Board Games – Part 1

Toys are not just fun but an important instrument of learning and growing. They support a child’s development in many ways and helps it master new skills. For preschoolers, board games are a useful learning tool. They help develop both social and intellectual skills.

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Social skill development includes the inclination to follow rules, win and lose gracefully and bond with other players. Since board games are typically played with family members, it helps foster quality family time. Intellectual benefits of introducing a child to board games include outcomes such as better recognition of patterns, development of logical reasoning and understanding about cause and effect.

Studies have reported that children exposed to board games from an early age develop better critical thinking skills. Games like Scrabble can be used to enhance a child’s verbal skills while games such as Snakes and Ladders help develop number skills. Chess improves logical reasoning while Monopoly can be used to teach older children about financial principles.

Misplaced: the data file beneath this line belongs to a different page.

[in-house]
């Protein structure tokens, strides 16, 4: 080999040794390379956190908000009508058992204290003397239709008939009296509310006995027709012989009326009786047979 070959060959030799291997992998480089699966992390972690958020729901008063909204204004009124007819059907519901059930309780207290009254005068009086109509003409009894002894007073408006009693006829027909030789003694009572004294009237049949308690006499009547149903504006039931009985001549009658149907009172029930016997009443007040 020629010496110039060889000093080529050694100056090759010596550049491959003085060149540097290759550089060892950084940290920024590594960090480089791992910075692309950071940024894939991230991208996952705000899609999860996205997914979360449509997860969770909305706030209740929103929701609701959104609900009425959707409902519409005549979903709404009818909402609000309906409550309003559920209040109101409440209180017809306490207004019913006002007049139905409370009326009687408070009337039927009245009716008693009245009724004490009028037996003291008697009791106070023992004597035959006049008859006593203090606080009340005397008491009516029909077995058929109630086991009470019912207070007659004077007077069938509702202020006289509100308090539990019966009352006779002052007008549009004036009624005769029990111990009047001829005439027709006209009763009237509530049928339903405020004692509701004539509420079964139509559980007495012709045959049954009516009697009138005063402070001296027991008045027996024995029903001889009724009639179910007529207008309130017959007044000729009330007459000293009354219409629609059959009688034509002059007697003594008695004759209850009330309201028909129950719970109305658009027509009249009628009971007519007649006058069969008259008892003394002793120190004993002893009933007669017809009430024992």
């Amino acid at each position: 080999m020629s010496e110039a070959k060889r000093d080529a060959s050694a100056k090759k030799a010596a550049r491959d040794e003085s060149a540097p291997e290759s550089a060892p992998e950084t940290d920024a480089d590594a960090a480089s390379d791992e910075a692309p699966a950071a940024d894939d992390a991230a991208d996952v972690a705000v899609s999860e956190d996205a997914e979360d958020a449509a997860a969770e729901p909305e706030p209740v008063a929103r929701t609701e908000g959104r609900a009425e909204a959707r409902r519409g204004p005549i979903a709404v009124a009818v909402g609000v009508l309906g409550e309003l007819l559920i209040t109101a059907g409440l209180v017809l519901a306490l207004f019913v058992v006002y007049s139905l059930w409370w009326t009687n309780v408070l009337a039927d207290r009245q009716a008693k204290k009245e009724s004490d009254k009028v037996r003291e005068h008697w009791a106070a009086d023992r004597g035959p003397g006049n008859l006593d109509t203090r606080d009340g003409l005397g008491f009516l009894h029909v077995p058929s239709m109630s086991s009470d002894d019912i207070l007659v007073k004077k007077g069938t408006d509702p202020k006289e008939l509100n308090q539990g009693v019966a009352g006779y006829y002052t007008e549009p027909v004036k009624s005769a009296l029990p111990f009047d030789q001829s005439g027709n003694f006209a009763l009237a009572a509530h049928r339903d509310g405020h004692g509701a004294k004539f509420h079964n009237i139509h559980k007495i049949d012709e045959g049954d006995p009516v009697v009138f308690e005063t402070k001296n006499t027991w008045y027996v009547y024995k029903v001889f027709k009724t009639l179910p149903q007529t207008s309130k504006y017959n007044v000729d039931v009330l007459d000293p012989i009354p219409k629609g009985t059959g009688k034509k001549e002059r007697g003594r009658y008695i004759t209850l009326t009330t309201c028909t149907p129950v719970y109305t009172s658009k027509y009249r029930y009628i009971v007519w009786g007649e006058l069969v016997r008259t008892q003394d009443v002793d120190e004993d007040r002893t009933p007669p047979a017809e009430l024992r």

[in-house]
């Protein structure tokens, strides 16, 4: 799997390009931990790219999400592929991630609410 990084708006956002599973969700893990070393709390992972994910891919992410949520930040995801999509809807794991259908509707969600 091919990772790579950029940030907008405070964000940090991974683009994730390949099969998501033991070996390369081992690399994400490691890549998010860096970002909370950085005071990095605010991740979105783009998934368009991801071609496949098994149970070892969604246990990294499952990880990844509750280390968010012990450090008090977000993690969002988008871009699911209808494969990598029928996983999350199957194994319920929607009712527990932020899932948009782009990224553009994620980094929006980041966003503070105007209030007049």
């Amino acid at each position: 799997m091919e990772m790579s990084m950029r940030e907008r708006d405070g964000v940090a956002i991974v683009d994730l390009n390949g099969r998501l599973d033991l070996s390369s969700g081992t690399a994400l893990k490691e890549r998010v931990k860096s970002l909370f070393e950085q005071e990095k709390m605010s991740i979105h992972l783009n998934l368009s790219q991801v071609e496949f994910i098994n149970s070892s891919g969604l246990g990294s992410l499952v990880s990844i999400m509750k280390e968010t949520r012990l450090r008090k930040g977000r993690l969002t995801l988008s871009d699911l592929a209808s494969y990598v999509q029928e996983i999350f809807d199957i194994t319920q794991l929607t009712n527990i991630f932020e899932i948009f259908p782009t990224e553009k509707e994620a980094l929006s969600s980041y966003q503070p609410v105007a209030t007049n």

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However, playing games is not a means to an end. The primary objective of board games, just like all toys, must be to enjoy oneself. Nothing should be forced onto a child unless he/she is ready for it. But when the child is, board games can offer unending fun all the while improving academic performance.

Note: This article is the first part of a three part series on board games. To know more, watch out for the next two parts of the board games series.
Part 2: Tips to teach children to play board games
Part 3: Answers to some practical questions about playing board games with children

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